Getting back to a post I have missed, somehow. How would I fit CF rods as asked by Peter. I simply poke them through the material then CA them either side. I must have used the Foam Friendly as I first did this on "Foamy Daves Ballerrina".pul2.jpg

This is Paulena same method on PP material.

However I think that CF rod is OK. A better way of attacking the rod to the model is needed, something like the solder tags, that Peter mentions. Although they are not something I presently have.

Erfolg25/08/2020 16:02:23
11799 forum posts
1346 photos

While I continue to ponder the issue of the various braces, I have been tentatively being undertaking a little laying up.

Although in the past I have done quite a bit of laying up, I have been reminded that it is practice that makes things easier, knowing what to do, how, the difficulties and the time involved. In short I have struggled. Even the resins have changed, for the better. One really upsetting aspect is that all the tools and special tools i had or made, were thrown away. Why, because i would never again would do any laminating.


The nose and hatch after covering, still more work to do, in rubbing down and then anything else that is needed.


My UC mould.


Product from the mould.


Temporary fitting to see what needs doing next.


Perched on the ground.

Again a lot of finishing work required.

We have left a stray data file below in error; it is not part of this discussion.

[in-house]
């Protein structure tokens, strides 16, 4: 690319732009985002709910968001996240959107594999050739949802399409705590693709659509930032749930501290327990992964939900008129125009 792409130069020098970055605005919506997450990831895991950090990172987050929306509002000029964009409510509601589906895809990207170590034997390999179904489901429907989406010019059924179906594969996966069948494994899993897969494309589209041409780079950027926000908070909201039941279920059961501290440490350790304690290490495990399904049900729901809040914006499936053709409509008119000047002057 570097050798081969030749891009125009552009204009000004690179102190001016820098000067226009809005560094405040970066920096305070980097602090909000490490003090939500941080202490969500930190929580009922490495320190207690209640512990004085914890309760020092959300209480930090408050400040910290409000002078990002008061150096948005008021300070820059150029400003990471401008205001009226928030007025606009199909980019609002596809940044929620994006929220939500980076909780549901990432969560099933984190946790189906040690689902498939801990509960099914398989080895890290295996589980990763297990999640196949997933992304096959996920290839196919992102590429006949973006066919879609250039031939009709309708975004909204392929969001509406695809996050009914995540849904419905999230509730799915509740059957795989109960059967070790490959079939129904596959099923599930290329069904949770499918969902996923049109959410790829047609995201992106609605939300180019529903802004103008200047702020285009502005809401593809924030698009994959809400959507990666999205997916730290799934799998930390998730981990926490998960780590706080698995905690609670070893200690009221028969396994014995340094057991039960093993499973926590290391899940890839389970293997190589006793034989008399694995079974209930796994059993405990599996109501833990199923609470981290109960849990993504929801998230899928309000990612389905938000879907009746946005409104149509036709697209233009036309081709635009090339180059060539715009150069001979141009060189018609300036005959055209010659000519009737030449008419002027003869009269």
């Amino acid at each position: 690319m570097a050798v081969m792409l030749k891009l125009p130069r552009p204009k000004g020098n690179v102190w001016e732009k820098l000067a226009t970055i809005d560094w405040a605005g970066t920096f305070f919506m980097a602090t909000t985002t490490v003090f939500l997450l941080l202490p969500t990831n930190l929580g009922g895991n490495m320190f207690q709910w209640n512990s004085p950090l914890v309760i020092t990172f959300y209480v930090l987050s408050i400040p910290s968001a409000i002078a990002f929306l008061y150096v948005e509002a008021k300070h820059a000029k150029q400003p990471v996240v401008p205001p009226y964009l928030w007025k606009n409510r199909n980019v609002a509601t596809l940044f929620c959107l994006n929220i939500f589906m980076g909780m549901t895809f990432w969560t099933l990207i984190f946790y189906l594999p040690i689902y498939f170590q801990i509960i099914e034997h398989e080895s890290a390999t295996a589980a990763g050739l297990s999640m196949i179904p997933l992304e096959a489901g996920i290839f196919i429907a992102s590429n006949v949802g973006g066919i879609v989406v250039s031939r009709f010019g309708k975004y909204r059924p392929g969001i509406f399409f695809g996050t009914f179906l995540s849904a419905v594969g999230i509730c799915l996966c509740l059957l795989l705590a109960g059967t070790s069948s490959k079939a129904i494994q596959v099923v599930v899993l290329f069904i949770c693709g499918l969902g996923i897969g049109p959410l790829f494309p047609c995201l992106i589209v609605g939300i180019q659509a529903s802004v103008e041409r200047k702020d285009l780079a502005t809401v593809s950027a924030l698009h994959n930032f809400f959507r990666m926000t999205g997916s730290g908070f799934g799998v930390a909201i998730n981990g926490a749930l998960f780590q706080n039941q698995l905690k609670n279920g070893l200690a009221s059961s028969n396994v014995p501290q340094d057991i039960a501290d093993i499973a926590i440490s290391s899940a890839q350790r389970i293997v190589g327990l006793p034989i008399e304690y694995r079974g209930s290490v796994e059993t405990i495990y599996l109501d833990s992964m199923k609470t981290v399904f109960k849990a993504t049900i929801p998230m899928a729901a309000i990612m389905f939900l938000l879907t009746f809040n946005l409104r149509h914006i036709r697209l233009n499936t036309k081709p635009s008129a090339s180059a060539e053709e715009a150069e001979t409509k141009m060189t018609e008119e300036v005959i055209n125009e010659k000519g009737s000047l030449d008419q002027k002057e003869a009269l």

I do not think I have done anything quite like it before. My initial intention is to block back using wet and dry paper. Done wet with soap. The intention is to round all the edges, smooth out flat surfaces, with sufficient key, to take a paint finish.

That is unless you know better and can advice of better ways of achieving a good product.

Edited By Erfolg on 25/08/2020 16:02:57

Erfolg11/09/2020 16:47:43
11799 forum posts
1346 photos

You may gather that using Epoxy is something new to me, being far more familiar with polyester resin and methods. To try and rectify the situation i have taken advice from some one who does use epoxy a lot, with great results. Alas, my short comings have been exposed.

Go get a descent finish on the bits and pieces, I put a thin coat of resin on top of the laminated cloths. I was aware that such a thin coat benefits from a touch more of the hardener and is best applied whilst the surface has a tad of tackiness, just like a Gel Coat, at least that is the case with polyester. I left the bits for a week, to go off. The top did not. In the end, I waited for my wife to go out to golf, then used the oven as an autoclave, setting the oven for 80C for 2 hrs. It did work, although the surface is not as good as I would like.

It seems I will have to use high build primer and rub back, repeatably until an adequate surface is achieved, not what i wanted, but needs must.

I have now started the process of assembly. I have had a nasty shock, in that the model is massively nose heavy, with all the big bits together, with servos temporarily in place. The extent of this problem has 2*2200 4s lipos in the rear cabin area. Not what had been planned at all. I will need an additional servo tray, which will need integrating with the body structure to spread the forces.


The Lipos can be seen in the above picture, This is a real problem.

I will immediately set about a structural re-enforcement to the tail area, I will probably ditch the use of CF rod and move to piano wire, as i now know that weight at the back is not a significant issue, A good integration of the rater flimsy tail unit being far more important.

I will now go for a cry, muttering about, plans and mice and men.